Do you know what the alloy metals are in the De Ox silver? I primarily use Continuum silver that is alloyed with palladium and some other proprietary metals. I was told by the guys that invented the stuff to not use a carbon stir rod in the molten metal. I’m curious to see what the metallurgists at Rio have to say about this.
My first post here since I feel I am in a unique position to help.
I also melt in an electric kiln with graphite crucibles. I used rio anti-firescale for about a year and had the exact same issues. I have heated the leftover slaggy bits to nearly 3000⁰ and it still doesn’t melt, just kind of turn to a gummy ball. No idea what it is. I’ll save you the trouble of calling them - their tech support will just recommend flux and stir, which doesn’t work. I have since moved on to alloying my own anti-firescale, de-ox alloy from UPM’s recipe for S57. You can buy the Legor master grain from Rio and mix with fine silver, or set up an account with UPM to order grain. I now get flawless castings and no slaggy loss, no firescale and my pieces resist tarnish pretty well.
Interesting that yours doesn’t re-melt… mine does. And the castings usually are very clean- aside from the button.
Still waiting to hear back- what I find fascinating is that for 2 years I was casting 1x a week at school with virtually the same set up, same anti firescale metal, similar wax etc, and this was NOT a problem. The only thing that was different was the electric melter- it was airtight and a true tilt & pour unit- we were able to pick it up and pour with the crucible still in the machine.
The one I purchased through Rio is roughly 15 lb, very big, and as much as I try to readjust the top it will not lay completely flat when the crucible is in.
I had someone reach out privately saying that they also have this problem- they think that not pouring fast enough is causing the metal to start to freeze at the bottom.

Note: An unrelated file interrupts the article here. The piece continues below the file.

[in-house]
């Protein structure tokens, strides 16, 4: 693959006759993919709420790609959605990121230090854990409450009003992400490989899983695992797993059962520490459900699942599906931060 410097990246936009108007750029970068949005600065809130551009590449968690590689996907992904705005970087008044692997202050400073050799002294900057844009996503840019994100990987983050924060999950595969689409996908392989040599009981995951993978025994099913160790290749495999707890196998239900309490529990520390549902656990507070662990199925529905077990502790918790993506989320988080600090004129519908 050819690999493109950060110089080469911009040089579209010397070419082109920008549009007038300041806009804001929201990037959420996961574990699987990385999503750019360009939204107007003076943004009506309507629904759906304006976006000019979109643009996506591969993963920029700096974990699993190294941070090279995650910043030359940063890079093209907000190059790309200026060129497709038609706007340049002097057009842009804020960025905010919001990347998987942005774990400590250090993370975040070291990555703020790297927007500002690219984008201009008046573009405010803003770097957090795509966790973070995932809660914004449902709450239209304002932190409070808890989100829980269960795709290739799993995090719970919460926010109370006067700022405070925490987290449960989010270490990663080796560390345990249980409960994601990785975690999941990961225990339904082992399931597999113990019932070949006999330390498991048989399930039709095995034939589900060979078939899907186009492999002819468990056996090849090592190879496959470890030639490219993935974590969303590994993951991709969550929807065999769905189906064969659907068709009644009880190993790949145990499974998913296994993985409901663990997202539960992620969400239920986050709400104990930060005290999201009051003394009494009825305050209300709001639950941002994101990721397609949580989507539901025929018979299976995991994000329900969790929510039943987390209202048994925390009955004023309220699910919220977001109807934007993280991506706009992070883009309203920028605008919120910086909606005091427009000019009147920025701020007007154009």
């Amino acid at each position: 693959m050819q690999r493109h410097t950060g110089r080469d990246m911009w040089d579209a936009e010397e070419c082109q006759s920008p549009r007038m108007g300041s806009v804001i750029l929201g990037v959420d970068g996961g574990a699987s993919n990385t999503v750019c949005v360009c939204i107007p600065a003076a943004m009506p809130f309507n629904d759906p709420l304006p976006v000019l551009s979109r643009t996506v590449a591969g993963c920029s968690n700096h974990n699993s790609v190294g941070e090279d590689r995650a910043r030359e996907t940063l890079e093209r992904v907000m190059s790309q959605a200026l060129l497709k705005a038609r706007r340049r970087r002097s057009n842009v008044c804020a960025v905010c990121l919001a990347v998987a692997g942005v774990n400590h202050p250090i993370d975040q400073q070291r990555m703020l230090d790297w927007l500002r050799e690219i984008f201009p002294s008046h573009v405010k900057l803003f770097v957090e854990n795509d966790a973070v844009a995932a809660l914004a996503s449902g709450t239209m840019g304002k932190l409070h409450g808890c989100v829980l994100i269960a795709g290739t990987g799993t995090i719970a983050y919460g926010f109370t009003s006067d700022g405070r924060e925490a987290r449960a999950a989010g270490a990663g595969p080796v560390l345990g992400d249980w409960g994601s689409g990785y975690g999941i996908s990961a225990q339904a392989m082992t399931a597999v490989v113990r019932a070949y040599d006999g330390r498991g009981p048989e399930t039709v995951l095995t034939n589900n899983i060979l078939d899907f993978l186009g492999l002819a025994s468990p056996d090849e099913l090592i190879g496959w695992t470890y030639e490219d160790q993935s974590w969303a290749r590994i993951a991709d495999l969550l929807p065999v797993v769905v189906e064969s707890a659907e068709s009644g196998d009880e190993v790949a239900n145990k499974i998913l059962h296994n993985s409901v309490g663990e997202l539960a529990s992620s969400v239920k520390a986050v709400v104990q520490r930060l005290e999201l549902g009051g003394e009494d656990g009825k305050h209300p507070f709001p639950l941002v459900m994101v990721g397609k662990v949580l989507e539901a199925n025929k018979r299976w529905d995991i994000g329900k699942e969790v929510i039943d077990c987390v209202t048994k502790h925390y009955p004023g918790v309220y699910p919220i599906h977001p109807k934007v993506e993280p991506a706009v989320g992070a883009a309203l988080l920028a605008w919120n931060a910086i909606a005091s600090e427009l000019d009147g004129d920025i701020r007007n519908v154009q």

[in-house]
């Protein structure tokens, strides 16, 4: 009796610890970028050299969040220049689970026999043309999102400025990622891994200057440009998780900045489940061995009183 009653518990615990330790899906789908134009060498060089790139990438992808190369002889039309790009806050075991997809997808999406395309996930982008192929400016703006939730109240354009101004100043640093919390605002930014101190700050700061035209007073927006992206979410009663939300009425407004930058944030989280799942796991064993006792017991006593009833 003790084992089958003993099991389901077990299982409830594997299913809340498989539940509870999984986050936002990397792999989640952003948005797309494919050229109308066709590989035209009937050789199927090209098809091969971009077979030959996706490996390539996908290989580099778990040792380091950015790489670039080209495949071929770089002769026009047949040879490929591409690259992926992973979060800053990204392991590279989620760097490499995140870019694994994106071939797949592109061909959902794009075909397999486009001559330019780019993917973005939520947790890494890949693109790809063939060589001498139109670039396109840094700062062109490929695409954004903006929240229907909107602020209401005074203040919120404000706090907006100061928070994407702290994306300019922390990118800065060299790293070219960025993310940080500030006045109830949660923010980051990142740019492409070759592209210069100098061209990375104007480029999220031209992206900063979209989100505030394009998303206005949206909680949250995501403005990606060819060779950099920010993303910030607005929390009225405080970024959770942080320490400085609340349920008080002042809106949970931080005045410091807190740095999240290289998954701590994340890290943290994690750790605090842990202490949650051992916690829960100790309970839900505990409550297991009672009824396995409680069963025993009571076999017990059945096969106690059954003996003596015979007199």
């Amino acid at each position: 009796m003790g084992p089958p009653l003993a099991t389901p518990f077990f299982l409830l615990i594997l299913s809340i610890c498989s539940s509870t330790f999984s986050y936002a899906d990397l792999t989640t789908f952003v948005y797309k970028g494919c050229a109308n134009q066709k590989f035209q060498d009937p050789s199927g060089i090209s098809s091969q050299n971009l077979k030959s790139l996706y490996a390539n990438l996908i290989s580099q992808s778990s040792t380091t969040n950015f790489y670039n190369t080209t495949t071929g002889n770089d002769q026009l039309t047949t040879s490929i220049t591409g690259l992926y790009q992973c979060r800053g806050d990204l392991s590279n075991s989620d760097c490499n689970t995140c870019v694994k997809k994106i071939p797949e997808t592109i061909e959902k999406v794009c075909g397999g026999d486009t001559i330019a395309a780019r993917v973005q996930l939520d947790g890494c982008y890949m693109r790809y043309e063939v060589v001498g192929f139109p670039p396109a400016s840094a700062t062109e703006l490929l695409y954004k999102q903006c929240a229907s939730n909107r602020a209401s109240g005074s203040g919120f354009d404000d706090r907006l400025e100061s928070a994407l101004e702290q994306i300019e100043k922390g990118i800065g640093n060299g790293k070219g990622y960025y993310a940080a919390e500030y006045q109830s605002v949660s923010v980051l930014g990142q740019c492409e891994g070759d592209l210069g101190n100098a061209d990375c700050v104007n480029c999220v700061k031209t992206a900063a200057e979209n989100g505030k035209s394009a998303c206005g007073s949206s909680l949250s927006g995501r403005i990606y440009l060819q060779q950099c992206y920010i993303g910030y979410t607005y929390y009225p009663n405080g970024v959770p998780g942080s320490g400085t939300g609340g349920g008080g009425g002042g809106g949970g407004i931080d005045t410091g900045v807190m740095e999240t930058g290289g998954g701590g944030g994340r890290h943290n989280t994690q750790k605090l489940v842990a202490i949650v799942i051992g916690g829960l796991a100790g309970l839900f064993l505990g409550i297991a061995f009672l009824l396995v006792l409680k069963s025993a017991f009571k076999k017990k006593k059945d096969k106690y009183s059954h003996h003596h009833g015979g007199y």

Suggestion was to stop pouring when you see the mold has filled with metal.
I will try this next time I cast and post another picture afterwards here.
Thanks Monothic! Excellent news that you’re getting such good results with making your own de-ox alloy!
One that might be helpful to try? Some folks who cast with an electro-melt furnace, keep a torch on the metal as it’s being poured into the mold. The idea is to help keep the metal in an oxygen-free atmosphere while it’s being poured into the mold.
Because this adds in more to juggle with vacuum casting, having an assistant is very helpful with this.
Something to consider trying.
Another thing to try is capping the crucible with a graphite disc to help prevent any air from getting inside. I cut the bottoms off of old crucibles for this purpose. You do have to flick off the lid onto a safe surface right before pouring, but it has served me well. It didn’t seem to have any effect on the leftover slag from Rio’s AF silver, though.
As for going through crucibles quickly, I am not sure if they will be compatible with an electromelt, but I put my crucibles in the ceramic holder for induction systems. It makes the crucibles last a lot longer.